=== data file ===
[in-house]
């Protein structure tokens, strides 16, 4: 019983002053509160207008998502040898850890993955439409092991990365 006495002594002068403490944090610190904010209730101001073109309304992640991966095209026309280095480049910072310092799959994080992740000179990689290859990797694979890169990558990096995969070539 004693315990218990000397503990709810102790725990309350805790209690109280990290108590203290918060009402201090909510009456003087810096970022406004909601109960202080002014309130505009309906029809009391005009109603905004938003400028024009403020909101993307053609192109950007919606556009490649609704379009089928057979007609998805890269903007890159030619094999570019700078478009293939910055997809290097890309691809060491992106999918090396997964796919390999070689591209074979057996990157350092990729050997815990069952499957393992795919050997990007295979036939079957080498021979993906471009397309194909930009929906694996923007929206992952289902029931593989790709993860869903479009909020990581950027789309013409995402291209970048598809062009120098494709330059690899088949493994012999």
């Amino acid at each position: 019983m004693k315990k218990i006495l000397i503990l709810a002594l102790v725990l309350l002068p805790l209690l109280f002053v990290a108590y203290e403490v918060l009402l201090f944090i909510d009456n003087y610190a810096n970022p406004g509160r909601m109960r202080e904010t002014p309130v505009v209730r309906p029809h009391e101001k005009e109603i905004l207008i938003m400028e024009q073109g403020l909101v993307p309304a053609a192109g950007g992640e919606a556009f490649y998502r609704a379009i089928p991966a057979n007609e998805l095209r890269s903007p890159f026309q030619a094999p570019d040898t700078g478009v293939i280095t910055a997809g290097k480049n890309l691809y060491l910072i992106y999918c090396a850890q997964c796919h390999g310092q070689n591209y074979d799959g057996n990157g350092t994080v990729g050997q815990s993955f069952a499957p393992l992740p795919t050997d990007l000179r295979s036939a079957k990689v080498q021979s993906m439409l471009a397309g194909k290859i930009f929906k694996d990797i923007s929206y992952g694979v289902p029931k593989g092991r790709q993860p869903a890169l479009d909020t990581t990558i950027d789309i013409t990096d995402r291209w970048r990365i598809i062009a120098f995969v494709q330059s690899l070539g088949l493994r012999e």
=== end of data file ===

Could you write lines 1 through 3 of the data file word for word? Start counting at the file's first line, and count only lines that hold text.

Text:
[in-house]
């Protein structure tokens, strides 16, 4: 019983002053509160207008998502040898850890993955439409092991990365 006495002594002068403490944090610190904010209730101001073109309304992640991966095209026309280095480049910072310092799959994080992740000179990689290859990797694979890169990558990096995969070539 004693315990218990000397503990709810102790725990309350805790209690109280990290108590203290918060009402201090909510009456003087810096970022406004909601109960202080002014309130505009309906029809009391005009109603905004938003400028024009403020909101993307053609192109950007919606556009490649609704379009089928057979007609998805890269903007890159030619094999570019700078478009293939910055997809290097890309691809060491992106999918090396997964796919390999070689591209074979057996990157350092990729050997815990069952499957393992795919050997990007295979036939079957080498021979993906471009397309194909930009929906694996923007929206992952289902029931593989790709993860869903479009909020990581950027789309013409995402291209970048598809062009120098494709330059690899088949493994012999």
């Amino acid at each position: 019983m004693k315990k218990i006495l000397i503990l709810a002594l102790v725990l309350l002068p805790l209690l109280f002053v990290a108590y203290e403490v918060l009402l201090f944090i909510d009456n003087y610190a810096n970022p406004g509160r909601m109960r202080e904010t002014p309130v505009v209730r309906p029809h009391e101001k005009e109603i905004l207008i938003m400028e024009q073109g403020l909101v993307p309304a053609a192109g950007g992640e919606a556009f490649y998502r609704a379009i089928p991966a057979n007609e998805l095209r890269s903007p890159f026309q030619a094999p570019d040898t700078g478009v293939i280095t910055a997809g290097k480049n890309l691809y060491l910072i992106y999918c090396a850890q997964c796919h390999g310092q070689n591209y074979d799959g057996n990157g350092t994080v990729g050997q815990s993955f069952a499957p393992l992740p795919t050997d990007l000179r295979s036939a079957k990689v080498q021979s993906m439409l471009a397309g194909k290859i930009f929906k694996d990797i923007s929206y992952g694979v289902p029931k593989g092991r790709q993860p869903a890169l479009d909020t990581t990558i950027d789309i013409t990096d995402r291209w970048r990365i598809i062009a120098f995969v494709q330059s690899l070539g088949l493994r012999e």